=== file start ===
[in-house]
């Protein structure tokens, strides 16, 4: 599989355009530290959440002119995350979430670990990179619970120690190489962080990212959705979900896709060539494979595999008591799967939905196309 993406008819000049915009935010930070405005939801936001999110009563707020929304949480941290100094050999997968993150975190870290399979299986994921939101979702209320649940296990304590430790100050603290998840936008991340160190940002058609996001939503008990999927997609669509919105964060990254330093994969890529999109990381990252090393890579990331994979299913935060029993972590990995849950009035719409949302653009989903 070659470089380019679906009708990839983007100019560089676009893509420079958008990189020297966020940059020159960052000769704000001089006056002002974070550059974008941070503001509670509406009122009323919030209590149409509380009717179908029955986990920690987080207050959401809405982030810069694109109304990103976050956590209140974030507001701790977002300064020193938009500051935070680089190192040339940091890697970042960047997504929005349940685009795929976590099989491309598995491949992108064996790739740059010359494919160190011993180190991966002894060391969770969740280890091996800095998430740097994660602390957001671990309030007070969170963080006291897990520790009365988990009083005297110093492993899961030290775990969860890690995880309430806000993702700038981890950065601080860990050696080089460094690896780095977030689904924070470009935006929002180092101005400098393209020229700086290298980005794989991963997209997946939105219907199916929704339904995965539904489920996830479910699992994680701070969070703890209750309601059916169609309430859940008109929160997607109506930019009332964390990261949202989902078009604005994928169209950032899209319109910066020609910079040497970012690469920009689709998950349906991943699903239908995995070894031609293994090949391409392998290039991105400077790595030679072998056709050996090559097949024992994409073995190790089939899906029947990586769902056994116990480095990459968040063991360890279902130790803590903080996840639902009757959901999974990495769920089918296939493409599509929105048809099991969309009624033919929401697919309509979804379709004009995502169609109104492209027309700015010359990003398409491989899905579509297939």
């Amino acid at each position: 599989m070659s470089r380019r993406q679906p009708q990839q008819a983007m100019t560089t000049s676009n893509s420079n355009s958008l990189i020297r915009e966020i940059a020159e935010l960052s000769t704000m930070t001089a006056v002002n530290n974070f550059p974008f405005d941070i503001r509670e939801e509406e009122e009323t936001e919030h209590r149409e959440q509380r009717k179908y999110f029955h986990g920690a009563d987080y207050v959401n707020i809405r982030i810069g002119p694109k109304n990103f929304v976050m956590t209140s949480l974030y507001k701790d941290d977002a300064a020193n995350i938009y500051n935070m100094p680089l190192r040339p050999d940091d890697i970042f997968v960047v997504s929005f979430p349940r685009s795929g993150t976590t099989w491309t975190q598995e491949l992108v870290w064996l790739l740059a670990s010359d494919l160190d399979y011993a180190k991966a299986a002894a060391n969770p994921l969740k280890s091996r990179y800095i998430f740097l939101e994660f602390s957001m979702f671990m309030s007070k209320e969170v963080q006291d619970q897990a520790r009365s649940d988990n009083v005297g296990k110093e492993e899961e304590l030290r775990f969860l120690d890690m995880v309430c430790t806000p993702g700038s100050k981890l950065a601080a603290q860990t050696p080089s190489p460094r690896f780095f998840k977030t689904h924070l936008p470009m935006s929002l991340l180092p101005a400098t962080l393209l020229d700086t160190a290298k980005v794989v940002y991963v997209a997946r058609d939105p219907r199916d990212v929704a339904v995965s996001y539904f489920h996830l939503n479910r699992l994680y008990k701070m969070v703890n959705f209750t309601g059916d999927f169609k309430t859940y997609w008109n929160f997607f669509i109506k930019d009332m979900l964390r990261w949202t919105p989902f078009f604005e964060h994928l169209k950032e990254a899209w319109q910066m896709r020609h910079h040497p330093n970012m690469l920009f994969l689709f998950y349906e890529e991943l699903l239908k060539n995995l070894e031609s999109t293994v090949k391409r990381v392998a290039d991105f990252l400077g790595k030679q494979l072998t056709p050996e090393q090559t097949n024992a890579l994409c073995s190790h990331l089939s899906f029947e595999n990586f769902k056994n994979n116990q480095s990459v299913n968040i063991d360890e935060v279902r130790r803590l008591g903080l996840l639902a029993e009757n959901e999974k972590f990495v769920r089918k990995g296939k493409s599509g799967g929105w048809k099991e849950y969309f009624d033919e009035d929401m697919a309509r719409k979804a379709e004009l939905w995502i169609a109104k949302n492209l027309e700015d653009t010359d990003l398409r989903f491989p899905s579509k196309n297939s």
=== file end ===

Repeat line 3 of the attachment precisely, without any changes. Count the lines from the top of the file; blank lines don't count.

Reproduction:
């Amino acid at each position: 599989m070659s470089r380019r993406q679906p009708q990839q008819a983007m100019t560089t000049s676009n893509s420079n355009s958008l990189i020297r915009e966020i940059a020159e935010l960052s000769t704000m930070t001089a006056v002002n530290n974070f550059p974008f405005d941070i503001r509670e939801e509406e009122e009323t936001e919030h209590r149409e959440q509380r009717k179908y999110f029955h986990g920690a009563d987080y207050v959401n707020i809405r982030i810069g002119p694109k109304n990103f929304v976050m956590t209140s949480l974030y507001k701790d941290d977002a300064a020193n995350i938009y500051n935070m100094p680089l190192r040339p050999d940091d890697i970042f997968v960047v997504s929005f979430p349940r685009s795929g993150t976590t099989w491309t975190q598995e491949l992108v870290w064996l790739l740059a670990s010359d494919l160190d399979y011993a180190k991966a299986a002894a060391n969770p994921l969740k280890s091996r990179y800095i998430f740097l939101e994660f602390s957001m979702f671990m309030s007070k209320e969170v963080q006291d619970q897990a520790r009365s649940d988990n009083v005297g296990k110093e492993e899961e304590l030290r775990f969860l120690d890690m995880v309430c430790t806000p993702g700038s100050k981890l950065a601080a603290q860990t050696p080089s190489p460094r690896f780095f998840k977030t689904h924070l936008p470009m935006s929002l991340l180092p101005a400098t962080l393209l020229d700086t160190a290298k980005v794989v940002y991963v997209a997946r058609d939105p219907r199916d990212v929704a339904v995965s996001y539904f489920h996830l939503n479910r699992l994680y008990k701070m969070v703890n959705f209750t309601g059916d999927f169609k309430t859940y997609w008109n929160f997607f669509i109506k930019d009332m979900l964390r990261w949202t919105p989902f078009f604005e964060h994928l169209k950032e990254a899209w319109q910066m896709r020609h910079h040497p330093n970012m690469l920009f994969l689709f998950y349906e890529e991943l699903l239908k060539n995995l070894e031609s999109t293994v090949k391409r990381v392998a290039d991105f990252l400077g790595k030679q494979l072998t056709p050996e090393q090559t097949n024992a890579l994409c073995s190790h990331l089939s899906f029947e595999n990586f769902k056994n994979n116990q480095s990459v299913n968040i063991d360890e935060v279902r130790r803590l008591g903080l996840l639902a029993e009757n959901e999974k972590f990495v769920r089918k990995g296939k493409s599509g799967g929105w048809k099991e849950y969309f009624d033919e009035d929401m697919a309509r719409k979804a379709e004009l939905w995502i169609a109104k949302n492209l027309e700015d653009t010359d990003l398409r989903f491989p899905s579509k196309n297939s």